Can the act of completing surveys in a research study help improve symptoms for children with asthma? Yes, according to a new study from University of Rochester Medical Center researchers.
The study, “Considering the Control Group: The Influence of Follow-Up Assessments on Asthma Symptoms,” led by Sean Frey, MD, MPH, an assistant professor in the department of Pediatrics, found that children with uncontrolled asthma who participated in clinical trials as control subjects — and therefore did not receive an active intervention — experienced a decrease in symptoms over the course of the clinical trial that was strongly associated with the number of follow-up surveys completed. This result provides evidence in support of the research participation effect, which refers to changes in patient behavior and outcomes due to simply being assessed in a research study.
Frey’s work, which was published Academic Pediatrics, was based on three different school-based asthma therapy trials led by Dr. Jill Halterman’s research team. As part of those trials, children in the active participation group received their daily controller medications for asthma in school under the supervision of a school nurse or aide. Children in the control group did not receive daily controller medications in school.
Throughout those studies, parents of children in both the active and control groups received calls from researchers, who asked about their children’s illness and their number of “symptom-free” days.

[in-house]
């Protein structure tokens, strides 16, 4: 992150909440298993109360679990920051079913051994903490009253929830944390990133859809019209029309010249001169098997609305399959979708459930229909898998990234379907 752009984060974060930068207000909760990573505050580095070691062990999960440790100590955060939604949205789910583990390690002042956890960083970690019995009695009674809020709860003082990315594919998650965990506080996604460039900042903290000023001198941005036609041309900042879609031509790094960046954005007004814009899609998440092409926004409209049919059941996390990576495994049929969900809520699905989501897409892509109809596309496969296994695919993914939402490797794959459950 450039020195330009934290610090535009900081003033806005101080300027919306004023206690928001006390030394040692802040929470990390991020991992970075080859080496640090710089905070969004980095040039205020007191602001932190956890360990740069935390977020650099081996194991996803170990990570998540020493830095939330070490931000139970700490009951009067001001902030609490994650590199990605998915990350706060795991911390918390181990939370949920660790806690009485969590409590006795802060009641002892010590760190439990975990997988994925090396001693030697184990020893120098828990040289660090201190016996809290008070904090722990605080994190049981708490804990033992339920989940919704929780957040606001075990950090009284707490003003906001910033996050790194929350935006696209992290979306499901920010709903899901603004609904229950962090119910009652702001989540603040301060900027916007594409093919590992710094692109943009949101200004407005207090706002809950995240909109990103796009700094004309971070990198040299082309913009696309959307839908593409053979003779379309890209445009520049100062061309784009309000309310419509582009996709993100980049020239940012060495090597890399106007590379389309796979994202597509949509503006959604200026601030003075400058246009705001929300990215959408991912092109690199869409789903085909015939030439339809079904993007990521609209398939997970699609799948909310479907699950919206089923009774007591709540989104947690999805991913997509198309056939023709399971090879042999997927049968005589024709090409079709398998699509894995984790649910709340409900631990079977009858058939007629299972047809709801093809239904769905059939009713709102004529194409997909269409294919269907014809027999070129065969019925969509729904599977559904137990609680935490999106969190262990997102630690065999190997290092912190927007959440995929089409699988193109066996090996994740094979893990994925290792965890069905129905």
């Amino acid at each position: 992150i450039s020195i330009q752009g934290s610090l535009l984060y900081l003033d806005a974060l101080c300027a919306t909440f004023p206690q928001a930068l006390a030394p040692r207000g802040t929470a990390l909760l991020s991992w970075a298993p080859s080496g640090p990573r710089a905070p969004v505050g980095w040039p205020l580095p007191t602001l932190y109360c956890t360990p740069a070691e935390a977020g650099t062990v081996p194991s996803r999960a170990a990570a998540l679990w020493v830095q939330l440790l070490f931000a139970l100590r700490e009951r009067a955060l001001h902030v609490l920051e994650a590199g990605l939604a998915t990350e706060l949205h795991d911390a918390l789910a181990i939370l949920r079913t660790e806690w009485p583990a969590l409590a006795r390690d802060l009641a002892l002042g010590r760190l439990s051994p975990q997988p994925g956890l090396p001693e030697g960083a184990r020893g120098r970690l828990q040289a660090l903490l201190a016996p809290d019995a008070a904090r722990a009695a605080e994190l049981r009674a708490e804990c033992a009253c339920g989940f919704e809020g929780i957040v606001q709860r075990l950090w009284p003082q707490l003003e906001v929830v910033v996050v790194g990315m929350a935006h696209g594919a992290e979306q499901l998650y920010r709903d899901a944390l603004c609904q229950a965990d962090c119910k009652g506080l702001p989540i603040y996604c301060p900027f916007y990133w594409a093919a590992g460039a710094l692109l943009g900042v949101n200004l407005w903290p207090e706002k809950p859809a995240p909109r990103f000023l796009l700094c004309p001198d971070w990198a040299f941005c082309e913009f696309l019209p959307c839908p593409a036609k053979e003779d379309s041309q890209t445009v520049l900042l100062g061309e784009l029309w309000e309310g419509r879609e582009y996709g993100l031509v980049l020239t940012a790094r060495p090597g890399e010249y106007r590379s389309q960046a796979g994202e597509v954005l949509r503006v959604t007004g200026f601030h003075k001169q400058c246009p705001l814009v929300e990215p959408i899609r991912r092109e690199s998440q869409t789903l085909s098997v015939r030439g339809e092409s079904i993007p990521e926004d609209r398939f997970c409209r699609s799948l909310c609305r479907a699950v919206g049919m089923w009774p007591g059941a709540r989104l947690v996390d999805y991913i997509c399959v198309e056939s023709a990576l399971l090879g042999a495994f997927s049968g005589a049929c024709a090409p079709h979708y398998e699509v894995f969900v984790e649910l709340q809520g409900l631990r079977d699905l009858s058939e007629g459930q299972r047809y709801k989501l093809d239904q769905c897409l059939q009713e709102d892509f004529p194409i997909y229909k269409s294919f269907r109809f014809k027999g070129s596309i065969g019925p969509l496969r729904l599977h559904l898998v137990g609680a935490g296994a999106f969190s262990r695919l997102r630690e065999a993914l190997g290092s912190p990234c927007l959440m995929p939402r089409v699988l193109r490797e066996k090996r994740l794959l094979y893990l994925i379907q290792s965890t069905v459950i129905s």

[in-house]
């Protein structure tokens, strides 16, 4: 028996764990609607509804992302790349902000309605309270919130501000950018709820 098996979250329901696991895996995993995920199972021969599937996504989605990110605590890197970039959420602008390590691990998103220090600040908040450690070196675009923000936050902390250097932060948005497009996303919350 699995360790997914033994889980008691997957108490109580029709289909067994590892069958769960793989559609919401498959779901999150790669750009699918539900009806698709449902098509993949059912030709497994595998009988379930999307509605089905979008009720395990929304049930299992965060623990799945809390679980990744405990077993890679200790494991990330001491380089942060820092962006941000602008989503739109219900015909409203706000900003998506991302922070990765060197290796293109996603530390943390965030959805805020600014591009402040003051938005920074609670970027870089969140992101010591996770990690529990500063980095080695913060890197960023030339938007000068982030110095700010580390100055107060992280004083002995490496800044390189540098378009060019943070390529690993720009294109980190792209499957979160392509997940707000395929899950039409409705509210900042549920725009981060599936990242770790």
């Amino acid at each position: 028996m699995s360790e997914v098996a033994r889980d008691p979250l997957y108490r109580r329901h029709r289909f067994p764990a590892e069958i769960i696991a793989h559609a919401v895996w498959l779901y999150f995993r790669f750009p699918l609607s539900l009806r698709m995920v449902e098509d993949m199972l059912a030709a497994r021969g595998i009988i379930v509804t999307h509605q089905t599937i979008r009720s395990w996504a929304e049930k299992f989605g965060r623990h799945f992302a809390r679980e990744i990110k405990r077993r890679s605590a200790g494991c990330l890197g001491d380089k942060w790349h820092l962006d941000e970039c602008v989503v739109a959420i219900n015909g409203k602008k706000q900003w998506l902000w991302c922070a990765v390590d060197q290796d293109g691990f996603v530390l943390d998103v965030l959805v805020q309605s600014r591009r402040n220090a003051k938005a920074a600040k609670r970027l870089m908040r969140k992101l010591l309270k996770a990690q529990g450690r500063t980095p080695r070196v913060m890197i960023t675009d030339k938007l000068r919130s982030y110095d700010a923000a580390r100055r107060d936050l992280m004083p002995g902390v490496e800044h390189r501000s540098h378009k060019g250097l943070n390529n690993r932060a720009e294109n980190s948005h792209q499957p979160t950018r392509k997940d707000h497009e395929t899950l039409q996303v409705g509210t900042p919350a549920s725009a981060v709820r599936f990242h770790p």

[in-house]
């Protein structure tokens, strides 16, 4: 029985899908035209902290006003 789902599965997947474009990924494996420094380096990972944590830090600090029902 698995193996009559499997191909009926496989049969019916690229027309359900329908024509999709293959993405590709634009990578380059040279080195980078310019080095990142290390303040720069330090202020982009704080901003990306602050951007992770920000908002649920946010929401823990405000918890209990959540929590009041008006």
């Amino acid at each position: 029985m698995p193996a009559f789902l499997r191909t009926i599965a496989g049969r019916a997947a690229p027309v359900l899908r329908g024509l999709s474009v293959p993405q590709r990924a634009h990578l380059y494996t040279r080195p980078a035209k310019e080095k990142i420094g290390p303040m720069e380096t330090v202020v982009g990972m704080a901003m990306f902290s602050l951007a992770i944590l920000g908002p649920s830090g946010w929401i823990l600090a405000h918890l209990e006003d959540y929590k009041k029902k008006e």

“Looking at the data from those trials, we saw that children in the control group also experienced a decrease in their symptoms,” said Frey. “For our study, we wanted to look at exactly what was driving that improvement.”
Asthma is a disease that fluctuates, so researchers controlled for other factors that could have explained the decrease in symptoms, such as the seasons and the increase in a child’s age over the course of the study. After controlling for those factors, researchers found that the children’s symptoms still improved over the course of the study — and the number of symptom-free days that caregivers reported was significantly associated with the number of follow-up phone calls their parents had received.
“The more follow-up calls parents received, the more symptom-free days their children had,” said Frey.
At the first follow-up call, parents of children in the control group reported 2.4 more symptom-free days in a 14-day period than they did at the start of the study. By the fourth follow-up call, parents reported an additional 3.5 symptom-free days in a 14-day period compared to the start of the study.
Frey’s findings don’t take away from the initial conclusions of those trials, as children who received the school-based interventions still had significantly better asthma outcomes than children in the control group.
More work in the area needs to be done, according to Frey, but the study has a few implications. First, the study suggests that conducting routine telephone-based follow-up could be part of an effective outreach strategy for managing childhood asthma. If proven to be helpful, doctors’ offices could incorporate regular phone calls to parents about their children’s symptoms into routine care practices.
“Parents often perceive asthma as an acute issue, but it’s a chronic illness. It’s possible that asking parents about their children’s asthma on a regular basis helps shift parents’ understanding and could change their behavior — thereby reminding them that their children need to take their medications,” said Frey. “As we think about how to reach families where they are and implement a community-based model of care, this type of outreach could be helpful.”
The findings could also help guide the design of future research projects. Researchers should consider the potential effect of multiple follow-up assessments and how they might impact the results of the study.